4 Job Description Red Flags for Aspiring Community Managers

There are lots of positions for community managers, and for those that are interested, the hardest part can be knowing what’s the best fit for you. A position for one place might seem like a great opportunity – but how do you know that?

When you’re looking for a job, there are all kinds of things you want to see. You’re looking for something that fits your qualifications, is located in a desirable area, and is with a good company. The only bad part is that you don’t know what you’re going to get until you actually start the job, and even then it’s easy to feel stuck when the position turns out to be less than ideal.

In #CMGRclass, we’ve talked a lot about how some companies just don’t know what to do with community management, and thus don’t know what to do with a community manager. Here’s how to find out what if a company might not quite get it yet just from the job description.

1. A lack of personality

BORING

Does the job description give you a sense of the work environment at the company? If the job description seems formulaic, it might be a sign that the company doesn’t understand the kind of person they’re looking for – or worse, it doesn’t understand what kind of company they are. Look for cues on company culture within the job description so you can really know if it’s right for you.

2. Non-specific description

YOU-TELL-US

“Experience with social media,” “understanding of analytics,” “we’re expecting you to cover everything and anything.” Okay, you might not see that last one, but if the job description seems like a catch-all for web buzzwords, continue on your search. This is yet another sign that this company probably doesn’t know what community management is really about.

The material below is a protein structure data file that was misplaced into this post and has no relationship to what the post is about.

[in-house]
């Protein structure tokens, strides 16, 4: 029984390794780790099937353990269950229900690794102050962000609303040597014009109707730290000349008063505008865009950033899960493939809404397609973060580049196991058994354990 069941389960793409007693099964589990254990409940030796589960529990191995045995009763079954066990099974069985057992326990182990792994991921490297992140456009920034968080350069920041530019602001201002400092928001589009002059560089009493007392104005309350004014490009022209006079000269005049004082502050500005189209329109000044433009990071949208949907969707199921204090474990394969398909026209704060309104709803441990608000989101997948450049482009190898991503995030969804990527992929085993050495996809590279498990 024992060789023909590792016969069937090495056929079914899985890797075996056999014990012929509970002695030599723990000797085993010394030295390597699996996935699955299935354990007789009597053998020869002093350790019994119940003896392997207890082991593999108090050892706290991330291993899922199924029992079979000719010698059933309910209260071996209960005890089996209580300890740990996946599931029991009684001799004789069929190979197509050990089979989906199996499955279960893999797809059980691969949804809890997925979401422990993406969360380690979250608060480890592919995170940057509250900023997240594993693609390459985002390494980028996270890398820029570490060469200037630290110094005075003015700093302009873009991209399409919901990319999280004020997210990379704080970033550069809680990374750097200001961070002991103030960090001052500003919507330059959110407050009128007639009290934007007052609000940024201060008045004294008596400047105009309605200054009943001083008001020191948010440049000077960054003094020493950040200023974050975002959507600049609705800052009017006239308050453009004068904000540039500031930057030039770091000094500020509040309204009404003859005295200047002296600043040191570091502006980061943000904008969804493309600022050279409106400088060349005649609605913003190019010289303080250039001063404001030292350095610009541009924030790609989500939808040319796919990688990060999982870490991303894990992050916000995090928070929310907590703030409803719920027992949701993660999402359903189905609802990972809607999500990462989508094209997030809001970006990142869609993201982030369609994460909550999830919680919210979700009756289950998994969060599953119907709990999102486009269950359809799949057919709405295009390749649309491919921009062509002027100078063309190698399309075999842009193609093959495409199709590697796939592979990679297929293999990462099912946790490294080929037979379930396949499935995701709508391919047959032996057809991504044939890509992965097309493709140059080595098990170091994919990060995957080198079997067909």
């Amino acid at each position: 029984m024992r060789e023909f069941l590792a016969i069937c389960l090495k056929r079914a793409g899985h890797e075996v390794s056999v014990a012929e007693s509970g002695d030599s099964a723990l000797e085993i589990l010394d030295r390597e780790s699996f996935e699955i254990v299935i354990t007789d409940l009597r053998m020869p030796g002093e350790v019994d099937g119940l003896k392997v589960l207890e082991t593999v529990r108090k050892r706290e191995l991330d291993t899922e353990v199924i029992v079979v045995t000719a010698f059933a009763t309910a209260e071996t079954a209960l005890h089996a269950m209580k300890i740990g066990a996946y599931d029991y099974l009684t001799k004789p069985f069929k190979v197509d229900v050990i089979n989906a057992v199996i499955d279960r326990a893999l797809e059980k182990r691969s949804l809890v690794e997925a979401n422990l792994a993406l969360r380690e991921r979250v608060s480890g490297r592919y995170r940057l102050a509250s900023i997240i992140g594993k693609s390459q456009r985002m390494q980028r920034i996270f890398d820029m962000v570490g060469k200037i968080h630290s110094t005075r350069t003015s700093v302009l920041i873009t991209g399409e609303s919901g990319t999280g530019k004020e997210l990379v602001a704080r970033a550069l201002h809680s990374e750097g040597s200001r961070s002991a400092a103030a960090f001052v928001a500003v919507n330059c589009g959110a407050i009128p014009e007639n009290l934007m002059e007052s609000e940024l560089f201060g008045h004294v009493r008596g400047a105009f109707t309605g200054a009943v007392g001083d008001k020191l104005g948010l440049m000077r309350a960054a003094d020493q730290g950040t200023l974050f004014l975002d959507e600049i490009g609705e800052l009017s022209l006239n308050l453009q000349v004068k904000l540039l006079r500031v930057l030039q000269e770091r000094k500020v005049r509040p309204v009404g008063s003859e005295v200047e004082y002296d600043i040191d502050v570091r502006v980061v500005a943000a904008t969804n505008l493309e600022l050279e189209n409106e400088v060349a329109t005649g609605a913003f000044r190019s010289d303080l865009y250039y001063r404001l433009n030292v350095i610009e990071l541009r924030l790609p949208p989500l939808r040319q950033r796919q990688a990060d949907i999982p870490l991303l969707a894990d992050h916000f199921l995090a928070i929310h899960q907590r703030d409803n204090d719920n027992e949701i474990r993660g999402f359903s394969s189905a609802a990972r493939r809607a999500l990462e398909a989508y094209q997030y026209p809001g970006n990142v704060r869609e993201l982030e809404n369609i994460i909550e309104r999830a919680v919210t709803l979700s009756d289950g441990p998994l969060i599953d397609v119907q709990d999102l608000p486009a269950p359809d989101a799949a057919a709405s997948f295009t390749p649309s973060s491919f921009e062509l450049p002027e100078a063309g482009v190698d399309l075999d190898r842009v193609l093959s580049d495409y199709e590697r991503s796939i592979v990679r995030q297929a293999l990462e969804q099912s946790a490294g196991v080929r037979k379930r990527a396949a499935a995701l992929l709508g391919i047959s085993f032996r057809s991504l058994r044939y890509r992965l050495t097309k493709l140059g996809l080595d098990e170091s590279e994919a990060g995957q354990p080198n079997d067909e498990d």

3. All you can see is “Social Media”

SOCIAL-MEDIA

If you’re serious about taking a community manager role, you should already know that community management is not social media. Yes, you should have a good grasp on how to fit them into an overall community management strategy, but it should not be your job to manage social media accounts. That’s a social media manager’s job.

4. Too good to be true

PERFECT

If the job makes promises, like 9-to-5 hours … do your research. It’s okay to be skeptical. A company culture that believes work only happens only in 8 hours of the day probably doesn’t understand how community management doesn’t sleep. Even worse, it might force you into becoming that community manager that wakes up the next morning with a total social media meltdown on your hands. You can always check LinkedIn to see if the company has a good team in place! If you can’t find other community managers on their bench, look for another listing. This one isn’t for you.

While some of this advice comes from my personal experience looking at job descriptions, huge thanks to Erin Bury and Jenn Pedde for providing the inspiration for this blog post! Go check out their posts for more on what to look for in a community management job.

Have you seen any truly horrible community manager job descriptions that just get it all wrong? Would you ever apply to a red-flag listing so you can tell them what community management is?

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